T Nation

Weak Abs Affect Lifts?

I usually dont train abs because they hit through my regular workout.

Recently i decided after my back day that i would do some minor work and noticed they were really weak.

i also noticed that my deadlift havent been going up, and since i also recently added front squat into my leg routine my lower back seems to give out before my legs do.

im not doing heavy weight on the front squat just around 95-135 but going for 10-12 reps and short pauses at the bottom.
my max deadlift is around 315, ive been up to 340 but recently i havent been able to break 325 for more then 1 rep.

ive also noticed that when doing lat pull downs or tricep extentions i have a hard time keeping the weight from pulling me up.

they are the only bodypart that i dont hit regularly ,
could this be my problem? could having weak abs be affecting my lifts?
if so how many sets should i do?

This is what you’re looking for…

Staggered Ab Training by Thibs

[quote]Trainer1928 wrote:
I usually dont train abs because they hit through my regular workout.

Recently i decided after my back day that i would do some minor work and noticed they were really weak.

i also noticed that my deadlift havent been going up, and since i also recently added front squat into my leg routine my lower back seems to give out before my legs do.

im not doing heavy weight on the front squat just around 95-135 but going for 10-12 reps and short pauses at the bottom.
my max deadlift is around 315, ive been up to 340 but recently i havent been able to break 325 for more then 1 rep.

ive also noticed that when doing lat pull downs or tricep extentions i have a hard time keeping the weight from pulling me up.

they are the only bodypart that i dont hit regularly ,
could this be my problem? could having weak abs be affecting my lifts?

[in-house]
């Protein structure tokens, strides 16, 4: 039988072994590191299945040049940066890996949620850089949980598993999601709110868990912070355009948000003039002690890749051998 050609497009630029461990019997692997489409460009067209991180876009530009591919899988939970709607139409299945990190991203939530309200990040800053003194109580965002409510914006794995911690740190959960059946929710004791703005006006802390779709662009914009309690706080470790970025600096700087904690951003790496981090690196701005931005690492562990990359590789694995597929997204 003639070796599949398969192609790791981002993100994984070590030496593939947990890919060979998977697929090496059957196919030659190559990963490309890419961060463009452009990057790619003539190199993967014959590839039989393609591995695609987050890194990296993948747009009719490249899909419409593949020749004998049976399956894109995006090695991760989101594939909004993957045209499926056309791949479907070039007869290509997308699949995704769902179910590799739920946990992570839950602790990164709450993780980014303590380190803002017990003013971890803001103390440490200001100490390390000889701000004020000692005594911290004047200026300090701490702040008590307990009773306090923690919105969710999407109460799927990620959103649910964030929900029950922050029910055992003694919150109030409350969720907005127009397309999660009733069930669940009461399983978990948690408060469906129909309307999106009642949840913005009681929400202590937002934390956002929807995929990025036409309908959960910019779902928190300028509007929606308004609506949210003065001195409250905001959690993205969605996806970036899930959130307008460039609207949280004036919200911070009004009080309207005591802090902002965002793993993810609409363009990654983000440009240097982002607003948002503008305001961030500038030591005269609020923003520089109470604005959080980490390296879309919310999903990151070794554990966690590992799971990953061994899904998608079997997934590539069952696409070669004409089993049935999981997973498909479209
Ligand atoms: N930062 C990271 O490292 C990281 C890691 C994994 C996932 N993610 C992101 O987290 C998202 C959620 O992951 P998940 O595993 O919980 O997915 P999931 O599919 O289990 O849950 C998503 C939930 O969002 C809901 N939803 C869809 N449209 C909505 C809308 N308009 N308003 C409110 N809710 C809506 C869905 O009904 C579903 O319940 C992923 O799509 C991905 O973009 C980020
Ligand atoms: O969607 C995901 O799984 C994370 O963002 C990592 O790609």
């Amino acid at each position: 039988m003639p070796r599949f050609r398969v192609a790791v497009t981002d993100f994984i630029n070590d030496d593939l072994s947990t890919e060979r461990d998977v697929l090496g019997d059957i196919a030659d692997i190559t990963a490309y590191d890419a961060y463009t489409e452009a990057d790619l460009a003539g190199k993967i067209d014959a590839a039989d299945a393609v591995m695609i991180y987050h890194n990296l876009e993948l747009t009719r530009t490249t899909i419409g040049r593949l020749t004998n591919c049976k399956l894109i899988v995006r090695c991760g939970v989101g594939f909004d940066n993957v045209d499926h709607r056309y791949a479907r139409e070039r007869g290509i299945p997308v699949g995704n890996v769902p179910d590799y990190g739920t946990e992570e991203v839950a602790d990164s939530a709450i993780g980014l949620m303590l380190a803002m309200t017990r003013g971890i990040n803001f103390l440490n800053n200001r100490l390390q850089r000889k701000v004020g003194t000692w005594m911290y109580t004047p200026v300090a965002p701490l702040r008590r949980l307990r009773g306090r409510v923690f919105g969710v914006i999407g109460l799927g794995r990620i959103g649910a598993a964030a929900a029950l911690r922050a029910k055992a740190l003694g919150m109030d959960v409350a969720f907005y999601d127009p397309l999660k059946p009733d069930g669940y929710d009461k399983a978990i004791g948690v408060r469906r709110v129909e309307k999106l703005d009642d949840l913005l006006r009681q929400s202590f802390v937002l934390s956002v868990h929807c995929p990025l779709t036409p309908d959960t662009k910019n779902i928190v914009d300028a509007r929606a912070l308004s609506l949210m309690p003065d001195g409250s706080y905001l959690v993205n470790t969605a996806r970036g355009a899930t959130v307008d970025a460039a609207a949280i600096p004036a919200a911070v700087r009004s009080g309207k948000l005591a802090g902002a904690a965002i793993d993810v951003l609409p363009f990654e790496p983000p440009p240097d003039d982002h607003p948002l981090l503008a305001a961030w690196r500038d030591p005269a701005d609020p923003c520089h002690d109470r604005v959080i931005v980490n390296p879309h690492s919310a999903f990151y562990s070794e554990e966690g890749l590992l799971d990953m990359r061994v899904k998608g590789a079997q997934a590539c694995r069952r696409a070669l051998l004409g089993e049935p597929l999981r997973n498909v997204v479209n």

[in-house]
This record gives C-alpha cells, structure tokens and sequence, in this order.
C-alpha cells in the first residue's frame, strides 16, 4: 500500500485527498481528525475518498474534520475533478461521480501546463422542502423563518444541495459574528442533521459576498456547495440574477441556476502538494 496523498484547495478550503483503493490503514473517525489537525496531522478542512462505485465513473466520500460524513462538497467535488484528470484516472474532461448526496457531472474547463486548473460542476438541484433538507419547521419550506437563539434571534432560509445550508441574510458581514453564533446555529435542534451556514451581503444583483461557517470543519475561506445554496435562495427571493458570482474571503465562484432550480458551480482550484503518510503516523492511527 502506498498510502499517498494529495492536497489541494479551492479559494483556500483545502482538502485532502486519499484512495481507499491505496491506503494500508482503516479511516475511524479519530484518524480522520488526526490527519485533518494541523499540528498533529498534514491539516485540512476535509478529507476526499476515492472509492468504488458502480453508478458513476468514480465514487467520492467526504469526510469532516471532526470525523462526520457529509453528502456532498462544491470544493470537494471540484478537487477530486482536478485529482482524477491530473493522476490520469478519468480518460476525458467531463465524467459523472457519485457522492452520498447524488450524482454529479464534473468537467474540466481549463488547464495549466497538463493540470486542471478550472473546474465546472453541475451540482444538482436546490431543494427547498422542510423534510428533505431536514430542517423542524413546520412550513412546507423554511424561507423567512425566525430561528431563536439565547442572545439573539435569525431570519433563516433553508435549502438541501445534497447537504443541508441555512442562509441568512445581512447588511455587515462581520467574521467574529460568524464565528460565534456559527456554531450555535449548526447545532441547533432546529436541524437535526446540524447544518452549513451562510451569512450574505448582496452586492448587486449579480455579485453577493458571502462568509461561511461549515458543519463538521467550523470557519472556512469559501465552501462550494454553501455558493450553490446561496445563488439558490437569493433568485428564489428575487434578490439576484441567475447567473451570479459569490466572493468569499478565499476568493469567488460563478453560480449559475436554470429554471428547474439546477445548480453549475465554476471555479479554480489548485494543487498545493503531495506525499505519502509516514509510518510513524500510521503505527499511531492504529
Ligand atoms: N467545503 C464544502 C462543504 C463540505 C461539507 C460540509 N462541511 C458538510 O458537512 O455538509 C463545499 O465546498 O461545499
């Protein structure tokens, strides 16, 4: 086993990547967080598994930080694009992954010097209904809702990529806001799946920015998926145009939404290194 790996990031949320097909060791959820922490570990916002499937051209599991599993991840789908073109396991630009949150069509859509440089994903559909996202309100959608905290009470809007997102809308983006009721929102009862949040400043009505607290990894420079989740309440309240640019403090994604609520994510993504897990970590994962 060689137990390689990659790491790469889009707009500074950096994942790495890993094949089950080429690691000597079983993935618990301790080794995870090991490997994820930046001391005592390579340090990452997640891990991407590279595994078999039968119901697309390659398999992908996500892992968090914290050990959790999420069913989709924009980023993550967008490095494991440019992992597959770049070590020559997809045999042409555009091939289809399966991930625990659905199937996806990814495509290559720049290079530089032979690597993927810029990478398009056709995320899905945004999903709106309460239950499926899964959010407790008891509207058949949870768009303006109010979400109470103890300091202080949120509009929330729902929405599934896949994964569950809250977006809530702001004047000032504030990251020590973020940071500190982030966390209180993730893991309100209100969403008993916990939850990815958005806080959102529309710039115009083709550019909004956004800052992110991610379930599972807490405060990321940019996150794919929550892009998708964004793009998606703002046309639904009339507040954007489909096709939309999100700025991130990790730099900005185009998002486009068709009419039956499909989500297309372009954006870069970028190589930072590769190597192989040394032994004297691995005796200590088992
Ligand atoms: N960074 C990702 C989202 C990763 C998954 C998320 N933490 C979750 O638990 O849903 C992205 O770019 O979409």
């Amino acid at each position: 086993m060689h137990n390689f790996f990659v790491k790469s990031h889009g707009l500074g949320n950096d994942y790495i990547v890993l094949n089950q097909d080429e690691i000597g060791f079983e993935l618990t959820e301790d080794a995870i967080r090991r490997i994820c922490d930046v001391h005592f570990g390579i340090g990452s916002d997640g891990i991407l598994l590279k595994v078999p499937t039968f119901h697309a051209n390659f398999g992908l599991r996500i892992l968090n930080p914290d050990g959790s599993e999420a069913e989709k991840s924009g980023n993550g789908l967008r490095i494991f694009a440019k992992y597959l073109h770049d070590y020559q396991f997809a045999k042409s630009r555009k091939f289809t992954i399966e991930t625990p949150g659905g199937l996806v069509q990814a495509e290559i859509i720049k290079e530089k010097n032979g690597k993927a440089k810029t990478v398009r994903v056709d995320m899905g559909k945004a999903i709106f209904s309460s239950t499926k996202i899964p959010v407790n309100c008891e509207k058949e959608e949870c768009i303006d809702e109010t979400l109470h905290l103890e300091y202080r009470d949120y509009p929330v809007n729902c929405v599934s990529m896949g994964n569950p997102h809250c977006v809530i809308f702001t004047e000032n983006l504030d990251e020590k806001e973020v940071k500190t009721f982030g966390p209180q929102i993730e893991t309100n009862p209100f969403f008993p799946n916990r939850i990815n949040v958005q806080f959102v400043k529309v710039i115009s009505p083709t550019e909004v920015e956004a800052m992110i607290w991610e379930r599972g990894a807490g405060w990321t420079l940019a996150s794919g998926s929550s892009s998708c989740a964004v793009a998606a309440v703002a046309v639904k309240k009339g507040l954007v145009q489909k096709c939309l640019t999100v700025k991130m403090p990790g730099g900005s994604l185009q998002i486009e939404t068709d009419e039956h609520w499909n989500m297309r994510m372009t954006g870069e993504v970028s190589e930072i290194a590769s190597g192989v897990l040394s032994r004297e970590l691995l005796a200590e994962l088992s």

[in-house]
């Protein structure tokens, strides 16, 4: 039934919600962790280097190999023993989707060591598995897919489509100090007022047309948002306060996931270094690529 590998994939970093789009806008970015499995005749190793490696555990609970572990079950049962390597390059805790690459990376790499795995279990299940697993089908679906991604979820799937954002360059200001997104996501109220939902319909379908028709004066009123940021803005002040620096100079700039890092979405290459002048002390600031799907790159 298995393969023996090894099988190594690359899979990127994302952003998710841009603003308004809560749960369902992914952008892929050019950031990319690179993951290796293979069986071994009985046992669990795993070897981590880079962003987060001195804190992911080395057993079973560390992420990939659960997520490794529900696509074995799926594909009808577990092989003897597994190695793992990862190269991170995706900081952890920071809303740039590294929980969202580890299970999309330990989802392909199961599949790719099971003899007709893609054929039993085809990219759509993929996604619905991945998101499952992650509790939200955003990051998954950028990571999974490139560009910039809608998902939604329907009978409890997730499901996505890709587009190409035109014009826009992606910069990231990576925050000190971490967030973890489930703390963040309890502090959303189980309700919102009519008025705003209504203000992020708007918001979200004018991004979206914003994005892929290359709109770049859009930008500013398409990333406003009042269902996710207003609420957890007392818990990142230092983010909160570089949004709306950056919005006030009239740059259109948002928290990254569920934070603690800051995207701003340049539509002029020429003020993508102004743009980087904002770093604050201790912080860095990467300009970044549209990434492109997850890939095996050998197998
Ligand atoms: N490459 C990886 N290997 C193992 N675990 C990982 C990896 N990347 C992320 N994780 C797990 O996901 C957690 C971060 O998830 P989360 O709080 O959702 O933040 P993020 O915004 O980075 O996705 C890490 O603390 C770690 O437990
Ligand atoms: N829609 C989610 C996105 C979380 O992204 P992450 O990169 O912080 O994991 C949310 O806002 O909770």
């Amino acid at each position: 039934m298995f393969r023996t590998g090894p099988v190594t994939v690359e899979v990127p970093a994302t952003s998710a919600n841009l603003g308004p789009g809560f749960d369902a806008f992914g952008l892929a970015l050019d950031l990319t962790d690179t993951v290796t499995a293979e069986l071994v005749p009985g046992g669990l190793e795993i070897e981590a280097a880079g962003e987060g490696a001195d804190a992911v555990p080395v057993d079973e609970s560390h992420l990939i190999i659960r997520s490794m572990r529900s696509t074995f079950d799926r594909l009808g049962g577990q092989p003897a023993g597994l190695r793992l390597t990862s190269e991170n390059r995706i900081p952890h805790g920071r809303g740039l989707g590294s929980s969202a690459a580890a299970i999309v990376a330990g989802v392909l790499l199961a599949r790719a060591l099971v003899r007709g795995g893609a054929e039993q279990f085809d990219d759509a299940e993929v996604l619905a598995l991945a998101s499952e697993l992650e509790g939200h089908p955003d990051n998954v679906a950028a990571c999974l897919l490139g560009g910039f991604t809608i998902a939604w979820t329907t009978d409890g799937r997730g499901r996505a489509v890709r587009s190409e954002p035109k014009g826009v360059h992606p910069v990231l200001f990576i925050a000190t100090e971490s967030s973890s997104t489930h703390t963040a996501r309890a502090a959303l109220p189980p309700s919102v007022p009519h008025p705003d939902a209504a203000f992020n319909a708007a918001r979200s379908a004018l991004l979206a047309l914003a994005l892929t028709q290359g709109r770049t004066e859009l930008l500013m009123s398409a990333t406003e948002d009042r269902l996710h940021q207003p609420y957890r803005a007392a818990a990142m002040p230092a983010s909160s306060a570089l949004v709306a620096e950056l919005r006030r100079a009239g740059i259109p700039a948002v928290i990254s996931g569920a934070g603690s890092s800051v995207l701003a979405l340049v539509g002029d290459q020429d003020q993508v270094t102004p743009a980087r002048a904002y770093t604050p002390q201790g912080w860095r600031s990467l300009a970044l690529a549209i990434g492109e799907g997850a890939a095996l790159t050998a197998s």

if so how many sets should i do? [/quote]

Dave Tate also talked about his abs limiting him in a competition before.

Yes, abs are really important. Don’t just train them by sit-ups and crunches though.

I’m not a big fan of doing ‘core exercises’, such as crunches & sit up’s. Since, they get pretty worked when squatting, deadlifting, shoulder presses, tricep push downs et al.

If tho, you’d like to work on your core, ya should really do it with enough weight for it to be worthwhile. You could do it pre or post workout, altho, if you do cardio post workout, it could be a long session

[quote]TheOlympian wrote:
I’m not a big fan of doing ‘core exercises’, such as crunches & sit up’s. Since, they get pretty worked when squatting, deadlifting, shoulder presses, tricep push downs et al.
[/quote]

I always hear this, and I know it’s the in style thing to say in the weightlifting world, but I truly, truly think it’s absolute horseshit.

The harder you work your abs, the better your lifts will be and the stronger a person you will be.

Weighted situps and hangling leg raises are your friends.

I really like woodchops on the cable station. And then some reverse crunches here and there.

Here’s how I see it.

If Squats/Deadlift will promote core strength, then that should mean those lifts will also benefit from additional core strength. In other words, ab work = one less weak link in the system.